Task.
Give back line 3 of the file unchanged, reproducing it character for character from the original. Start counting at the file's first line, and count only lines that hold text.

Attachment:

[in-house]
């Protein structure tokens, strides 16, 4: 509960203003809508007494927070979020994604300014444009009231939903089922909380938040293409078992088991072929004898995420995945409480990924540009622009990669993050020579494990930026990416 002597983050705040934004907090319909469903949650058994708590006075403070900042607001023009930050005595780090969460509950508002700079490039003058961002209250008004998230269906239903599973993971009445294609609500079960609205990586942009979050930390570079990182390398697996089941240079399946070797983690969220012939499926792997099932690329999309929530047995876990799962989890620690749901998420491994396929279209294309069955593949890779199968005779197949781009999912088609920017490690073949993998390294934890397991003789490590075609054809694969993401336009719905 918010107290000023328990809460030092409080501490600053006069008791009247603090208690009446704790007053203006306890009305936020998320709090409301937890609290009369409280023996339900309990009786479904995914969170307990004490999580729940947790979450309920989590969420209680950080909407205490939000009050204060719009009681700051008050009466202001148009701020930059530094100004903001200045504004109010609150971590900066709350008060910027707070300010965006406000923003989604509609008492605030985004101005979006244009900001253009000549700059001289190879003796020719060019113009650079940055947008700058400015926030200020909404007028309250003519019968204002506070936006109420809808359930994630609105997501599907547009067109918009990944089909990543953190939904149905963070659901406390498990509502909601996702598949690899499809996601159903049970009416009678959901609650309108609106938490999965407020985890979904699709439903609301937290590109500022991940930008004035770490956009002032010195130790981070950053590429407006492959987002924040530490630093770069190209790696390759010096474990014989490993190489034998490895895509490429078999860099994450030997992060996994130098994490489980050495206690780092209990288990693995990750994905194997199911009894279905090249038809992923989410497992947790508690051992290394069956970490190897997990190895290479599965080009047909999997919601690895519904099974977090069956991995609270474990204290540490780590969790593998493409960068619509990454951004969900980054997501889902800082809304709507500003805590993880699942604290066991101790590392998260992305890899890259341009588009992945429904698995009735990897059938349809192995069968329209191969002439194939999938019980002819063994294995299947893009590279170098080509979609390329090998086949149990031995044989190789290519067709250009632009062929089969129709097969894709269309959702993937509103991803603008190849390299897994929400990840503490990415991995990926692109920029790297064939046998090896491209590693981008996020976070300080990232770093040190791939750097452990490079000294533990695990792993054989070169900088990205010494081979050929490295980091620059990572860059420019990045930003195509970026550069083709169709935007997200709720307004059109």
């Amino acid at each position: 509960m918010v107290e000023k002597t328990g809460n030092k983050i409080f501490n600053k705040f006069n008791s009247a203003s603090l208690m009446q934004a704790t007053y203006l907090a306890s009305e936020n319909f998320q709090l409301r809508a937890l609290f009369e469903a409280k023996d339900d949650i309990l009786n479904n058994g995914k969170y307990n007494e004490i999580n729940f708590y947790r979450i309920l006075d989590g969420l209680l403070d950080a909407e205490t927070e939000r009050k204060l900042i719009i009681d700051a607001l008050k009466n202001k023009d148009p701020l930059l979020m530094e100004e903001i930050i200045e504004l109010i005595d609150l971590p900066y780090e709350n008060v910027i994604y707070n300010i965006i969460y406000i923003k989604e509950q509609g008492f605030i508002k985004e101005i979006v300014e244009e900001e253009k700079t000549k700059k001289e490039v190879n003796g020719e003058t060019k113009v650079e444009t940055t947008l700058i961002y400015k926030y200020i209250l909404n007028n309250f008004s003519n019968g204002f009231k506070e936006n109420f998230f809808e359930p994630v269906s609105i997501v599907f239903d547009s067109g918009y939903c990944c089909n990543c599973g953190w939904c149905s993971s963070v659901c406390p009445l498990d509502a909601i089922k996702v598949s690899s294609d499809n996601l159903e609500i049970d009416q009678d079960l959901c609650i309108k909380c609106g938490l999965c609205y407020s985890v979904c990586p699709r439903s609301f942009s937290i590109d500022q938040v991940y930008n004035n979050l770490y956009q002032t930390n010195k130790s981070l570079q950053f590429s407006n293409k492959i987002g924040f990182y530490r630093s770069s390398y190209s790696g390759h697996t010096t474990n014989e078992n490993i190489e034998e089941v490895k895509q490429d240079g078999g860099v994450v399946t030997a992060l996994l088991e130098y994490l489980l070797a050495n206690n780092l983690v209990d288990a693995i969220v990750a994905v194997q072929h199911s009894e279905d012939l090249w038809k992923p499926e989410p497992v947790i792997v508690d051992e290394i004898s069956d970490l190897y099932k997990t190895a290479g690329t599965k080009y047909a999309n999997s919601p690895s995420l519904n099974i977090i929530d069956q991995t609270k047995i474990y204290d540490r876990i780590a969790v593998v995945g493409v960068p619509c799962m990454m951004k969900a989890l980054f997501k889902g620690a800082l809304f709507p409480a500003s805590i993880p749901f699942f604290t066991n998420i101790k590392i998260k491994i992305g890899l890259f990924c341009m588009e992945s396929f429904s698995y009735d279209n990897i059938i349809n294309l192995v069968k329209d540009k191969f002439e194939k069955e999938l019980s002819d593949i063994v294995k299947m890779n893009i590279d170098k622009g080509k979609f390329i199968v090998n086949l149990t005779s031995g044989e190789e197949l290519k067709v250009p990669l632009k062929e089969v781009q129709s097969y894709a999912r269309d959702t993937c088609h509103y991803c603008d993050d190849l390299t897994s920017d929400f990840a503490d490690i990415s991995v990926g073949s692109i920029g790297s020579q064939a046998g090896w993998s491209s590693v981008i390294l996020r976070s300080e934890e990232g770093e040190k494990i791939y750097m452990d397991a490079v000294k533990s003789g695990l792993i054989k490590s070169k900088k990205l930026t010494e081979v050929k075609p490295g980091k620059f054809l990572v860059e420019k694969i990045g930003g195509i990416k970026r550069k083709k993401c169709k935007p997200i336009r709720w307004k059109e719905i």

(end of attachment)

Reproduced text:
């Amino acid at each position: 509960m918010v107290e000023k002597t328990g809460n030092k983050i409080f501490n600053k705040f006069n008791s009247a203003s603090l208690m009446q934004a704790t007053y203006l907090a306890s009305e936020n319909f998320q709090l409301r809508a937890l609290f009369e469903a409280k023996d339900d949650i309990l009786n479904n058994g995914k969170y307990n007494e004490i999580n729940f708590y947790r979450i309920l006075d989590g969420l209680l403070d950080a909407e205490t927070e939000r009050k204060l900042i719009i009681d700051a607001l008050k009466n202001k023009d148009p701020l930059l979020m530094e100004e903001i930050i200045e504004l109010i005595d609150l971590p900066y780090e709350n008060v910027i994604y707070n300010i965006i969460y406000i923003k989604e509950q509609g008492f605030i508002k985004e101005i979006v300014e244009e900001e253009k700079t000549k700059k001289e490039v190879n003796g020719e003058t060019k113009v650079e444009t940055t947008l700058i961002y400015k926030y200020i209250l909404n007028n309250f008004s003519n019968g204002f009231k506070e936006n109420f998230f809808e359930p994630v269906s609105i997501v599907f239903d547009s067109g918009y939903c990944c089909n990543c599973g953190w939904c149905s993971s963070v659901c406390p009445l498990d509502a909601i089922k996702v598949s690899s294609d499809n996601l159903e609500i049970d009416q009678d079960l959901c609650i309108k909380c609106g938490l999965c609205y407020s985890v979904c990586p699709r439903s609301f942009s937290i590109d500022q938040v991940y930008n004035n979050l770490y956009q002032t930390n010195k130790s981070l570079q950053f590429s407006n293409k492959i987002g924040f990182y530490r630093s770069s390398y190209s790696g390759h697996t010096t474990n014989e078992n490993i190489e034998e089941v490895k895509q490429d240079g078999g860099v994450v399946t030997a992060l996994l088991e130098y994490l489980l070797a050495n206690n780092l983690v209990d288990a693995i969220v990750a994905v194997q072929h199911s009894e279905d012939l090249w038809k992923p499926e989410p497992v947790i792997v508690d051992e290394i004898s069956d970490l190897y099932k997990t190895a290479g690329t599965k080009y047909a999309n999997s919601p690895s995420l519904n099974i977090i929530d069956q991995t609270k047995i474990y204290d540490r876990i780590a969790v593998v995945g493409v960068p619509c799962m990454m951004k969900a989890l980054f997501k889902g620690a800082l809304f709507p409480a500003s805590i993880p749901f699942f604290t066991n998420i101790k590392i998260k491994i992305g890899l890259f990924c341009m588009e992945s396929f429904s698995y009735d279209n990897i059938i349809n294309l192995v069968k329209d540009k191969f002439e194939k069955e999938l019980s002819d593949i063994v294995k299947m890779n893009i590279d170098k622009g080509k979609f390329i199968v090998n086949l149990t005779s031995g044989e190789e197949l290519k067709v250009p990669l632009k062929e089969v781009q129709s097969y894709a999912r269309d959702t993937c088609h509103y991803c603008d993050d190849l390299t897994s920017d929400f990840a503490d490690i990415s991995v990926g073949s692109i920029g790297s020579q064939a046998g090896w993998s491209s590693v981008i390294l996020r976070s300080e934890e990232g770093e040190k494990i791939y750097m452990d397991a490079v000294k533990s003789g695990l792993i054989k490590s070169k900088k990205l930026t010494e081979v050929k075609p490295g980091k620059f054809l990572v860059e420019k694969i990045g930003g195509i990416k970026r550069k083709k993401c169709k935007p997200i336009r709720w307004k059109e719905i």